the facebook pages do not encourage debate about VBT. They are mostly parents who take the view that as it is available in some parts of the world then it should be available for all. Certainly in UK it is all about how to get VBT for your child. I can understand that and I can see that the last thing parents want is someone questioning the facts or the studies. They all seem convinced that it is a better operation. It is a little strange given that mostly they are just parents without medical training but the medics are partly to blame because those who do challenge VBT with the parents are definitely not informed and are not interested in the follow up of successful VBT. I am glad I am not a parent of a child with scoliosis.



    I once raised a question and got so many comments from people saying that I had upset them just by asking a question that I leave well alone. It is what it is. Some of the admin feel they have a 'hotline' to consultants who do VBT and certainly the consults seem happy to impart information to the group via the admins. The group is a support group and it does support extremely well.

    So there is nowhere to debate really.

    There is little about screening. Mostly people think that we should screen from an early rage. Since I read the study about how screening everyone might lead to unnecessary intervention I was not convinced. But we live in a world where everyone one wants perfection. It is odd because 'in theory' a child with a non-progressive scoliosis can lead a perfectly normal life but this seems to get completely overlooked with parents passion for their child to be a world famous dancer or gymnast etc. and having a curved spine does not fit in. Again it is the medics fault as far as I am concerned. get the terminology correct and the treatment paths clear and concentrate on those who have a severe curve that is going to progress without intervention. Certainly VBT being really for Juvenile Scoliosis ( is this the same as EOS?) bracing seems a fob off when there is an opportunity for VBT.

  14. #14
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    Quote Originally Posted by burdle View Post
    There is little about screening. Mostly people think that we should screen from an early rage. Since I read the study about how screening everyone might lead to unnecessary intervention I was not convinced. But we live in a world where everyone one wants perfection. It is odd because 'in theory' a child with a non-progressive scoliosis can lead a perfectly normal life but this seems to get completely overlooked with parents passion for their child to be a world famous dancer or gymnast etc. and having a curved spine does not fit in. Again it is the medics fault as far as I am concerned. get the terminology correct and the treatment paths clear and concentrate on those who have a severe curve that is going to progress without intervention. Certainly VBT being really for Juvenile Scoliosis ( is this the same as EOS?) bracing seems a fob off when there is an opportunity for VBT.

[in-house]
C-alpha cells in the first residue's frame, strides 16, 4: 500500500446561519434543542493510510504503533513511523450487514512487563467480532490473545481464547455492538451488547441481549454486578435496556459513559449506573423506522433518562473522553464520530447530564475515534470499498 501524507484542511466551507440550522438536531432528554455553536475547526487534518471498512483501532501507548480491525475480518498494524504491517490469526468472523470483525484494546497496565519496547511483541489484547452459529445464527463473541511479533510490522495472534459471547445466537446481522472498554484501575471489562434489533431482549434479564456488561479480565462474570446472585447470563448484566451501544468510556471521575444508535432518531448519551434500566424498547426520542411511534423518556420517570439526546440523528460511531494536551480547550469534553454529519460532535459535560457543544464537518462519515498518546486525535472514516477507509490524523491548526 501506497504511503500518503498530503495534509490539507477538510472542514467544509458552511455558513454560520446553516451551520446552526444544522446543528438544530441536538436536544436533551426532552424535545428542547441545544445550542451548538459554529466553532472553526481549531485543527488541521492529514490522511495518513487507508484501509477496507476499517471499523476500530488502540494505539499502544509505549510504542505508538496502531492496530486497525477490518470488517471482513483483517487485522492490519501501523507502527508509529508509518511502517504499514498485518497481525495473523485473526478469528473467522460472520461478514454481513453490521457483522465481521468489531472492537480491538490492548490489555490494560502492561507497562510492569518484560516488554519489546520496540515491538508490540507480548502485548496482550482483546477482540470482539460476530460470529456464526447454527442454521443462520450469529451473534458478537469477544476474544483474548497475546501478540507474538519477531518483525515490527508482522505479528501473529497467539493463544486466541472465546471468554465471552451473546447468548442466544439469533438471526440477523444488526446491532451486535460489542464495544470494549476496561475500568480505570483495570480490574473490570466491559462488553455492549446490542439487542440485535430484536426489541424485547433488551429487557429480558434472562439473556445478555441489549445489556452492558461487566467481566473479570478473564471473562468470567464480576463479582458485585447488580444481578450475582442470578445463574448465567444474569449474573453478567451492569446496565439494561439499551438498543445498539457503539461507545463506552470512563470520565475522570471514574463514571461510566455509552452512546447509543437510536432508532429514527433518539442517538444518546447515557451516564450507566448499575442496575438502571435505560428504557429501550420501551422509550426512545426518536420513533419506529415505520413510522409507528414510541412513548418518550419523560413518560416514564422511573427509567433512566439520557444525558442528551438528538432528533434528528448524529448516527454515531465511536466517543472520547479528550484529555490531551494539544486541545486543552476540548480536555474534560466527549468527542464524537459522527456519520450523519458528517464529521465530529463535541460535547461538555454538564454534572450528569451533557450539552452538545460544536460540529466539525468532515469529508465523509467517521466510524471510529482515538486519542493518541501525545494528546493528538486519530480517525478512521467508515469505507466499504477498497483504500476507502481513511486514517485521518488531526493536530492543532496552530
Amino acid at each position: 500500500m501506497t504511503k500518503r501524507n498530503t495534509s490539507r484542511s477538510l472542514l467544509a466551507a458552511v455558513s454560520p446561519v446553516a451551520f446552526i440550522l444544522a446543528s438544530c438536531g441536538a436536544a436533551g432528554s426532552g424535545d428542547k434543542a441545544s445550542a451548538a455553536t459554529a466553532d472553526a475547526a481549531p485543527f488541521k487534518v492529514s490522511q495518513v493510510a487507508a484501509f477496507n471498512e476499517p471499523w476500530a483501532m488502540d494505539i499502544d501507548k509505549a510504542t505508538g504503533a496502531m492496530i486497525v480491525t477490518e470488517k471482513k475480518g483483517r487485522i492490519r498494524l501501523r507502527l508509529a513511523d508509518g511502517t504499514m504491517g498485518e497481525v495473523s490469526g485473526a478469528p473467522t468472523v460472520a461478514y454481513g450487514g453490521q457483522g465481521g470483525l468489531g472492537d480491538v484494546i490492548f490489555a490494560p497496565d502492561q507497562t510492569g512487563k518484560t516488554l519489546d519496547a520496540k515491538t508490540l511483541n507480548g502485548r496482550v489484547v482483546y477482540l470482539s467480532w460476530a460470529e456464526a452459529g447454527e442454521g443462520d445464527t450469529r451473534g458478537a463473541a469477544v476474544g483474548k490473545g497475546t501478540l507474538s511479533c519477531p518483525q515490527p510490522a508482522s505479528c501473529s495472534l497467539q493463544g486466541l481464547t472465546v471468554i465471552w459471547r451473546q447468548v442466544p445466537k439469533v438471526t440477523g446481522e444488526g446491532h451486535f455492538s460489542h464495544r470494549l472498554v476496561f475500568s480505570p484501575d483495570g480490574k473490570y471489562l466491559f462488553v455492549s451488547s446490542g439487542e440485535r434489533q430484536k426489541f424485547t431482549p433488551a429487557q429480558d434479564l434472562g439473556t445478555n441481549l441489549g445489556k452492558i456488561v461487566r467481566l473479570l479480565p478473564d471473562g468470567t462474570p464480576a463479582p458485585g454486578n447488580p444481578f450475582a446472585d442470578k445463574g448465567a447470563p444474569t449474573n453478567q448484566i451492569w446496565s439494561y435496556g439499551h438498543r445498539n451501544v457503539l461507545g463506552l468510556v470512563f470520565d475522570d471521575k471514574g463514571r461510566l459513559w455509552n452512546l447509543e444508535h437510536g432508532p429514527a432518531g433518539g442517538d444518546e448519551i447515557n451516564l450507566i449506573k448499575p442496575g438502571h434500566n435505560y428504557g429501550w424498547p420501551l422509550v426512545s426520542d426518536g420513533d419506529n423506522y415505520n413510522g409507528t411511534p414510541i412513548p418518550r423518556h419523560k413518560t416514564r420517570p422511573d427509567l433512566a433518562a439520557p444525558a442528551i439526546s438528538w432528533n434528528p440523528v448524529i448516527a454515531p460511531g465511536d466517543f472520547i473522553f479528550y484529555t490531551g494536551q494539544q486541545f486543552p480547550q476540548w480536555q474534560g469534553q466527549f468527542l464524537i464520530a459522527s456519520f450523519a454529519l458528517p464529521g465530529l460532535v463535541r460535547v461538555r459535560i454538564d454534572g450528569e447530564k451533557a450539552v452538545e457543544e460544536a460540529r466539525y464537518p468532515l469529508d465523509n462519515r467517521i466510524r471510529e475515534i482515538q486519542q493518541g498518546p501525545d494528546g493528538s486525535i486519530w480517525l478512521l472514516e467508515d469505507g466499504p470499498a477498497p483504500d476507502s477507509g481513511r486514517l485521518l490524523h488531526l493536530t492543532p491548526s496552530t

I think infantile and juvenile were lumped into EOS but I am not sure.

    I would hope VBT will replace bracing in all age groups but there are parents who don't want any surgery.

    Are there any more mature VBT patients besides the one or two women?
    Sharon, mother of identical twin girls with scoliosis

    No island of sanity.

    Question: What do you call alternative medicine that works?
    Answer: Medicine


    "We are all African."

  15. #15
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    Quote Originally Posted by Pooka1 View Post
    I think infantile and juvenile were lumped into EOS but I am not sure.

    I would hope VBT will replace bracing in all age groups but there are parents who don't want any surgery.

    Are there any more mature VBT patients besides the one or two women?
    Hi,

    No- Because folk keep insisting that it is done on mature patients but just mean those who have fully grown which can mean anyone from a teenager upwards. I know it is well meant. Drs ABC apparently do mature spines, but they are technically mature, not 'old' like me. Shriner have specific criteria and are all juvenile. Of Drs ABC I do not know how many fully grown get VBT, again if you ask you will meet with replies such as - you don't know unless you ask'.

    I emailed a UK consult who used to do VBT before it was stopped ( it is awaiting further discussion) and he said it wouldn't work on adults because there is no growing left which makes sense. However these two ladies who have had it done mystify me as to why they had it etc. However things are different in US?

    With regard to EOS- SAUK had a day set up recently specifically to discuss EOS. I emailed them and asked if VBT was on the agenda and they emailed back saying it was for EOS only. Yet when I looked at the specifics it was clearly covering Juvenile scoliosis and treatments for it. I do blame SAUK for this. You can't be a charity set up for scoliosis and then give out inaccurate info. I appreciate their position - it isn't available in UK so they can't really comment. But they should not leave it to uninformed people to answer emails and they should be at least upto date with where it is being done etc. But of course they don't want to offend those in UK so they get it wrong. And so people turn to Facebook. They shouldn't have to but if the societies that are specifically set up to inform us - ultimately fail us - then you can see why social media takes over.

    I attended a Webinar yesterday run by SRS. Now I was late so I can't be sure but I'll bet that nothing about VBT was mentioned - it certainly wasn't after I joined They had 4 people giving talks and answering questions that had already been 'put' but nothing about VBT. Now I am sure that there are some for who the actual make of instrumentation is important but i'll wager that not many people are as interested in this as in where VBT is as a treatment; but we had instrumentation discussed!!! I don't think its a conspiracy- I think it is laziness and egos etc. Common sense tells me that the consults could publish more about their successes and pass it on to their colleagues.